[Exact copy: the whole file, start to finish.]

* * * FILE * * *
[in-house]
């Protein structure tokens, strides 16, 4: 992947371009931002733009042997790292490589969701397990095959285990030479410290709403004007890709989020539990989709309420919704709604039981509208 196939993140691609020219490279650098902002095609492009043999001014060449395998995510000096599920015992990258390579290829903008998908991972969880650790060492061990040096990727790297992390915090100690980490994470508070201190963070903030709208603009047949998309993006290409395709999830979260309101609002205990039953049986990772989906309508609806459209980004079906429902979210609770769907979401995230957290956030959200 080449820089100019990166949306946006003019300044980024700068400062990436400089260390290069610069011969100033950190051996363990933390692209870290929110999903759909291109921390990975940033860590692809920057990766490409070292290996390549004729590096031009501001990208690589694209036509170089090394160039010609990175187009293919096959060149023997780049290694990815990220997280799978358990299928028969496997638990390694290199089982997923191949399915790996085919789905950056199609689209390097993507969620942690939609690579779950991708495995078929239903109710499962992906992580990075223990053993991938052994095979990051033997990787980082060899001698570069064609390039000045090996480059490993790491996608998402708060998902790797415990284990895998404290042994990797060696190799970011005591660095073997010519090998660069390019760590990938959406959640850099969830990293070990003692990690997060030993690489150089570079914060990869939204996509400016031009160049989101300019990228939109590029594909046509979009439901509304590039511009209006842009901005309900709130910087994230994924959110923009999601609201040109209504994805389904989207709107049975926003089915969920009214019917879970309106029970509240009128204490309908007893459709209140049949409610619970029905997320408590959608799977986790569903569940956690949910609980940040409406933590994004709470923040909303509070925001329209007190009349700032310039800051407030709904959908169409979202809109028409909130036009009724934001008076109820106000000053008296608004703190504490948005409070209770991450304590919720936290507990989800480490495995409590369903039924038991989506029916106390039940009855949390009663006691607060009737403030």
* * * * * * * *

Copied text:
[in-house]
């Protein structure tokens, strides 16, 4: 992947371009931002733009042997790292490589969701397990095959285990030479410290709403004007890709989020539990989709309420919704709604039981509208 196939993140691609020219490279650098902002095609492009043999001014060449395998995510000096599920015992990258390579290829903008998908991972969880650790060492061990040096990727790297992390915090100690980490994470508070201190963070903030709208603009047949998309993006290409395709999830979260309101609002205990039953049986990772989906309508609806459209980004079906429902979210609770769907979401995230957290956030959200 080449820089100019990166949306946006003019300044980024700068400062990436400089260390290069610069011969100033950190051996363990933390692209870290929110999903759909291109921390990975940033860590692809920057990766490409070292290996390549004729590096031009501001990208690589694209036509170089090394160039010609990175187009293919096959060149023997780049290694990815990220997280799978358990299928028969496997638990390694290199089982997923191949399915790996085919789905950056199609689209390097993507969620942690939609690579779950991708495995078929239903109710499962992906992580990075223990053993991938052994095979990051033997990787980082060899001698570069064609390039000045090996480059490993790491996608998402708060998902790797415990284990895998404290042994990797060696190799970011005591660095073997010519090998660069390019760590990938959406959640850099969830990293070990003692990690997060030993690489150089570079914060990869939204996509400016031009160049989101300019990228939109590029594909046509979009439901509304590039511009209006842009901005309900709130910087994230994924959110923009999601609201040109209504994805389904989207709107049975926003089915969920009214019917879970309106029970509240009128204490309908007893459709209140049949409610619970029905997320408590959608799977986790569903569940956690949910609980940040409406933590994004709470923040909303509070925001329209007190009349700032310039800051407030709904959908169409979202809109028409909130036009009724934001008076109820106000000053008296608004703190504490948005409070209770991450304590919720936290507990989800480490495995409590369903039924038991989506029916106390039940009855949390009663006691607060009737403030």